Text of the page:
Blandishment? That’s an SAT word. It’s in the bottom 40%

Feckless? A little better; top 30%

Eschew? Top 10%

Theses are just a few of the words I remember studying during my SAT prep… and forgetting, and looking up online multiple times. They’re not words you hear in everyday conversation, but they come up in academics. Which is why people so often have to look them up. 

But I word such as religion exists in everyday language. It’s common. And yet it is looked up more than any of these vocabulary words.

It’s like religion is so complex that we don’t trust that we actually know what it is. So we look it up. And for some reason we expect Merriam-Webster to hold the answer to they complex mystery that is just an eight letter word.

But the dictionary gives us the simplest answer. Maybe that satisfies some people. But knowing what religion is and understanding religion are two completely different things.

To understand religion first we have to accept that we can’t understand it through words. It’s to complex for that. It’s like love. What is love? You can try to define it, but you can’t understand it until you experience it.

So what is religion. Well, we can call it many things. Belief in a god or gods; an organized system of beliefs, ceremonies, and rules used to worship a god or a group of gods; an interest, a belief, or an activity that is very important to a person or group. But we can’t truly understand religion until we accept that it goes beyond those words, and we must experience religion to truly know.

Religion can’t be found in words.

The Power of Belief.

The human mind is a powerful and mysterious thing. Within the mind is our imagination; our power of belief.


Believing in something is said to give it power. We see examples of this everywhere. 

Every year my high school would bring a hypnotist to the school as a treat to the students during the week before homecoming. His name was Astonishing Neal. One year I volunteered to be part of the act. He took maybe 50 volunteers up onto the stage and said that he would be able to tell who was faking, and he would send the fakers back to their seats. 

I had never been hypnotized before and I wasn’t sure I really believed in it or not, but I wanted to try. 

So I got up there and followed Astonishing Neal’s voice. I did everything he said, just as he said it, and I was never sent back to my seat like about 40 other people were. But the thing is, I know I wasn’t hypnotized. I told my friends that after the assembly. Apparently I put on a convincing performance, but I knew I was only did the things Astonishing Neal said because the other volunteers were as well and I didn’t want to be sent back to my seat.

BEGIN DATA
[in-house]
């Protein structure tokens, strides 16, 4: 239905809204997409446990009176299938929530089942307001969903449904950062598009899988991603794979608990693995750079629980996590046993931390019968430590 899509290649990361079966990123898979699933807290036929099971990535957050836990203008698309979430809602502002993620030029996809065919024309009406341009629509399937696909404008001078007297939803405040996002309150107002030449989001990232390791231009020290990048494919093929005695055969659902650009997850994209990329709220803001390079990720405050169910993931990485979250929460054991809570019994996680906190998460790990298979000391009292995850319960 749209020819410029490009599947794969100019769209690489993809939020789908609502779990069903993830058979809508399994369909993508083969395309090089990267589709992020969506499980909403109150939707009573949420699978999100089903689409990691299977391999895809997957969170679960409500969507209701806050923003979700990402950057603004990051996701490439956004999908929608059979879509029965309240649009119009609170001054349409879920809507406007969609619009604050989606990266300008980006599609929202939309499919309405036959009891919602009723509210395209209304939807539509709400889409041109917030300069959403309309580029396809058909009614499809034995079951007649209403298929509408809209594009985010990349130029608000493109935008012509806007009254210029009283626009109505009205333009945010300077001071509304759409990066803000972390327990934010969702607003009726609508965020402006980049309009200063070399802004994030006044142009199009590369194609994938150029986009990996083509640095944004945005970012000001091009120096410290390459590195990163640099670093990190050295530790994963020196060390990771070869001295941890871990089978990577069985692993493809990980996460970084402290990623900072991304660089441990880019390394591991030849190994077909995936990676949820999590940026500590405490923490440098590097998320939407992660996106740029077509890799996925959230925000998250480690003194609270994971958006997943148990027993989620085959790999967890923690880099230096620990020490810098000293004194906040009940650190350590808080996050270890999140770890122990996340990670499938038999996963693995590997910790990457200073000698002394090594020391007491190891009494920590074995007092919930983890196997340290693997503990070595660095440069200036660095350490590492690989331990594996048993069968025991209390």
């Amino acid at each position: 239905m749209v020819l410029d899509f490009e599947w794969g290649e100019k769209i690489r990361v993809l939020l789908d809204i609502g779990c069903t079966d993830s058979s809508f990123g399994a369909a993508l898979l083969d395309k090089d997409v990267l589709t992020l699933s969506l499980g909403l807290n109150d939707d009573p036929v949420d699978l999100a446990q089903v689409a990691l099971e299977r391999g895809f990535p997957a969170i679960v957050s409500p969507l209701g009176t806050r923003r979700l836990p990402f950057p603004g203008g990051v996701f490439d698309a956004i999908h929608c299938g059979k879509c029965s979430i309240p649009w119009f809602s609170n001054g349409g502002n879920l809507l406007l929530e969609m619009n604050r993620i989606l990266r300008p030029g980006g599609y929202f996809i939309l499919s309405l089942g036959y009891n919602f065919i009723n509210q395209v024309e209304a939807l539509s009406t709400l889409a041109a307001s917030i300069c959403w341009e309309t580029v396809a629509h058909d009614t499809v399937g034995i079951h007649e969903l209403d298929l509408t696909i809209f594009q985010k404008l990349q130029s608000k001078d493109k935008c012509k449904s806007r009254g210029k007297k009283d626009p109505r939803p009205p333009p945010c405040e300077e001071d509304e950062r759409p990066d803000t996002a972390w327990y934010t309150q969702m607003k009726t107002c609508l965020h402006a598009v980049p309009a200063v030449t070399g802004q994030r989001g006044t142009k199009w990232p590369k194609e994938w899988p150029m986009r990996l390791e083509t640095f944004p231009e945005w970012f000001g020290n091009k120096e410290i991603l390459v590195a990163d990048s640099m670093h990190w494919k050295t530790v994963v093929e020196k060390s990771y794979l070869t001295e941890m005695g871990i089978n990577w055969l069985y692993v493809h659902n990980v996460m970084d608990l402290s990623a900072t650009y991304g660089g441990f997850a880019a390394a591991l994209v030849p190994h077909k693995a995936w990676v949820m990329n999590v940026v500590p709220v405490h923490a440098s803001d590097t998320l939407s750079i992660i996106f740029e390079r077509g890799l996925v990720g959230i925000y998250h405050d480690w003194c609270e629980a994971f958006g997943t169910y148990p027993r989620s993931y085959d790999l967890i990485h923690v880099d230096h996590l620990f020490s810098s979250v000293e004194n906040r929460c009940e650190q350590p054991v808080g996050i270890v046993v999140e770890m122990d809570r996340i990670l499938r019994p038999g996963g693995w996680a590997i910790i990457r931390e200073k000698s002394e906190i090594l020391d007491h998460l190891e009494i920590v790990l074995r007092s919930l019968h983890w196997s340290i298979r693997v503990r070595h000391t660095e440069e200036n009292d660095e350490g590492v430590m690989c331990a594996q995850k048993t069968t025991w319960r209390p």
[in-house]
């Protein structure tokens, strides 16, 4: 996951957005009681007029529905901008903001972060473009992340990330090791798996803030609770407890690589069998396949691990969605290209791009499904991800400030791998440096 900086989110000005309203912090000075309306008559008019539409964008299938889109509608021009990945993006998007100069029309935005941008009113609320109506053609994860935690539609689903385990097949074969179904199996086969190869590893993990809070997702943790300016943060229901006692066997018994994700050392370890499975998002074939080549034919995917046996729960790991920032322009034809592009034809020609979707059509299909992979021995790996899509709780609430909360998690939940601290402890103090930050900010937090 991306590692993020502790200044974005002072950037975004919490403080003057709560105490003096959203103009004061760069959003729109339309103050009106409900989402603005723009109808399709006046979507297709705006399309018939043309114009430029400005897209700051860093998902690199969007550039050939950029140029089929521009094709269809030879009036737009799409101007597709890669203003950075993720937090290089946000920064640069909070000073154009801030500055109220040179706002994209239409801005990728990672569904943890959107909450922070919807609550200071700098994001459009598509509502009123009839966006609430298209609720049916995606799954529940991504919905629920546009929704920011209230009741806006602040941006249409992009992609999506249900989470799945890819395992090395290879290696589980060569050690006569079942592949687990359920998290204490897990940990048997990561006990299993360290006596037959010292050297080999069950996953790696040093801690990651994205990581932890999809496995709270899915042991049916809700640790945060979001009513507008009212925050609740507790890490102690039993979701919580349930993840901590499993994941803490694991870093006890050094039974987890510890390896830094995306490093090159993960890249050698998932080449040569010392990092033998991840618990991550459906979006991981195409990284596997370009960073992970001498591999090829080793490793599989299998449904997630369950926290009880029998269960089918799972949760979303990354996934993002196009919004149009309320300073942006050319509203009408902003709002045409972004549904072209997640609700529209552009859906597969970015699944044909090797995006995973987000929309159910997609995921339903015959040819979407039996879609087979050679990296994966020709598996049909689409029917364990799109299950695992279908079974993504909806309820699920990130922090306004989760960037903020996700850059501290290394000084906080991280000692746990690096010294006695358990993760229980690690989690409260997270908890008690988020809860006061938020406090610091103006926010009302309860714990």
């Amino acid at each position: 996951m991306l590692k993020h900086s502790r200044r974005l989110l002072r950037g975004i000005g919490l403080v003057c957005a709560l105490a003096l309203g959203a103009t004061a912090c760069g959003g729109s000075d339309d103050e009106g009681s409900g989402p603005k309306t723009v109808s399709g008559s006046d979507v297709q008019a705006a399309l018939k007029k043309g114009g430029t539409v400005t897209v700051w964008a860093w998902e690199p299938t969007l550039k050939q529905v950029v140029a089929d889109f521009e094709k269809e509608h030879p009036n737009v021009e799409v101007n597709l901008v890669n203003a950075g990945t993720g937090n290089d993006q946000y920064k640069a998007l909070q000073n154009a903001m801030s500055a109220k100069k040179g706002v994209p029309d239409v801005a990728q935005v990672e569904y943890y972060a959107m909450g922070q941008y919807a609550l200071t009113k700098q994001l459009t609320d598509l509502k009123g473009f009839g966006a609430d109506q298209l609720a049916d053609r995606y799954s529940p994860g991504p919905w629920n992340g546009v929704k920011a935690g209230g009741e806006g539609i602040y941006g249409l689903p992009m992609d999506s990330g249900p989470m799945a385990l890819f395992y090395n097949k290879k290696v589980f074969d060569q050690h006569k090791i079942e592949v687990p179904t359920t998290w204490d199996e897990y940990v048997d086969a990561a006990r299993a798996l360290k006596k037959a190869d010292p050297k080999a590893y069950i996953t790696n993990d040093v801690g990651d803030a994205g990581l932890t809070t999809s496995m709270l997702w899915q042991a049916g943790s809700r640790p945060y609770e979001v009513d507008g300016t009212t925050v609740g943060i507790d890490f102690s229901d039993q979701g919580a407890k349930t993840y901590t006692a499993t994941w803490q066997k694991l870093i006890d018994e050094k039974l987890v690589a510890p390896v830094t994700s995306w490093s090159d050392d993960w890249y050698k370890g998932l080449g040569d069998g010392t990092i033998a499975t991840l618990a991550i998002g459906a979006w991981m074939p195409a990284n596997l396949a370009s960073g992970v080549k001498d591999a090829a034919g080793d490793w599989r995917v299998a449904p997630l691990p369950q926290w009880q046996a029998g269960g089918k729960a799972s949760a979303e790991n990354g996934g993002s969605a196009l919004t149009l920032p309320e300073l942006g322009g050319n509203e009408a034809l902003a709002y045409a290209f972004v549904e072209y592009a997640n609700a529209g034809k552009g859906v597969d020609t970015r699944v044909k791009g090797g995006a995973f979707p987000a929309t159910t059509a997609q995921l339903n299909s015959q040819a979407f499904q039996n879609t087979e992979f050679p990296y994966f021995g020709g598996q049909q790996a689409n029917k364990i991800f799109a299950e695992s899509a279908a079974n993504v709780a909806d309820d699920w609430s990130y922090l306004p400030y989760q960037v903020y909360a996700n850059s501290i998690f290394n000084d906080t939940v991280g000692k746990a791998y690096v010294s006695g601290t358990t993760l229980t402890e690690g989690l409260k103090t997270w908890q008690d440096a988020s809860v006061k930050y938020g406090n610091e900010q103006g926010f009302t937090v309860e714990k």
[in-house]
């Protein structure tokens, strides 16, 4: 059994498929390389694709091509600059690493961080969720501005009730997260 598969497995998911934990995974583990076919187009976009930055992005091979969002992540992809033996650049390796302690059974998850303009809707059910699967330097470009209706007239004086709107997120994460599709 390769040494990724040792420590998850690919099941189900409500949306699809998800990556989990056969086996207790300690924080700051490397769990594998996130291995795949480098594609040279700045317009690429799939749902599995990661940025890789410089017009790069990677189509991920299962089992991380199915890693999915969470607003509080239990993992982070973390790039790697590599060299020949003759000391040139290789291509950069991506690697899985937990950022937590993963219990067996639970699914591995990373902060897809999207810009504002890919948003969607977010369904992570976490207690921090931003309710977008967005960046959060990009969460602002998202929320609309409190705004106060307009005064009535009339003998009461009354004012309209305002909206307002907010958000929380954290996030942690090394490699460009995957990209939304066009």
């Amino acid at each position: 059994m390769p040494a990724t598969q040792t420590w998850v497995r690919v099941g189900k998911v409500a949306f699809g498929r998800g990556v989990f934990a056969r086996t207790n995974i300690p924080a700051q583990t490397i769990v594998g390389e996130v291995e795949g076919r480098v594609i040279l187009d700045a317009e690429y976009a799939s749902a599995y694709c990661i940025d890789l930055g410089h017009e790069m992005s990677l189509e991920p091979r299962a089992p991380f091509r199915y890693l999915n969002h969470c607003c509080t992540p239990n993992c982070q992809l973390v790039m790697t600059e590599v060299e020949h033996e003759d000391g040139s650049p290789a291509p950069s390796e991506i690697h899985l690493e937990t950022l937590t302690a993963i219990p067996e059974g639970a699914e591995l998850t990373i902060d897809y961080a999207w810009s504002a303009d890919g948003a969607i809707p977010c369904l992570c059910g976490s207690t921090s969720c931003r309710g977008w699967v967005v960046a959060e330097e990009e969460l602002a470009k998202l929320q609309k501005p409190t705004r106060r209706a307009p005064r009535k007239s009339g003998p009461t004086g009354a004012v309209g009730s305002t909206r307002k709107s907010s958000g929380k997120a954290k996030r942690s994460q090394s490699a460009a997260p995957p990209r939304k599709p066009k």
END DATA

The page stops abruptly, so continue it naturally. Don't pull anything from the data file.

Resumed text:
So I decided there are a few types of minds in this kind of situation: those who believe in hypnotism and can be successfully hypnotized, those you believe in hypnotism but cannot be successfully hypnotized (me), and those who do not believe and can therefore not be hypnotized.

Hypnotism is just a mental game. Astonishingly Neal even said at the beginning of his act that if your mind is closed to hypnotism, you can’t be hypnotized. It can’t be force upon an unwilling mind.


If you don’t open your mind to something, it will not occur to you.

If you don’t open your mind to the possibility of the sacred, it won’t be forced upon you.

If you don’t open your mind to speaking in tongue, it won’t just happen spontaneously to you.


But then there exist the gray area where you believe and still something does not quite reach you. This is the area I fell into regarding hypnotism. I had my mind open to it and was fully prepared to let it happen, but it didn’t. Some people (Dr Toole) may be open to new practices such as speaking in tongues, but despite their open-mindedness, it just doesn’t happen for them. 


This occurs because certain things are beyond our cognitive thought. We can’t control them. We can be open to them and give them the ability to interact with us, or we can be closed to them and shut off access for interaction. But we cannot force the interaction.


The Sacred Quest contains a statement that the sacred is beyond human will. This is especially evident here. The sacred can pull open the curtain and interact with us, but we must keep our minds open to it. We must allow our eyes to be open with the curtain is pulled back. And we open our eyes to the sacred through our belief and faith; opening our minds without seeing or knowing prior.

Christian Rock

I am a fan of Rock. I’m honestly a little lost now living in the South with all this country music everywhere.

But I will listen to any subgenre of Rock. If you ask me if I listen to Christian Rock, my first reaction wouldn’t be to say yes. After doing some research, however, I would argue that most people, including myself, rock out to some Christian Rock on a daily basis. It’s everywhere: on the internet, on our iPods, on the radio. And I bet you wouldn’t guess that some of your favorite bands are actually Christian bands. They span every genre and are found in some unexpected music scenes.

I was honestly surprised when I found out that a good amount of the bands I listen to actually fall into the category of Christian. I was even more surprised that I never noticed that bands I have listened to for years have Christian themes right in their most popular songs and lyrics.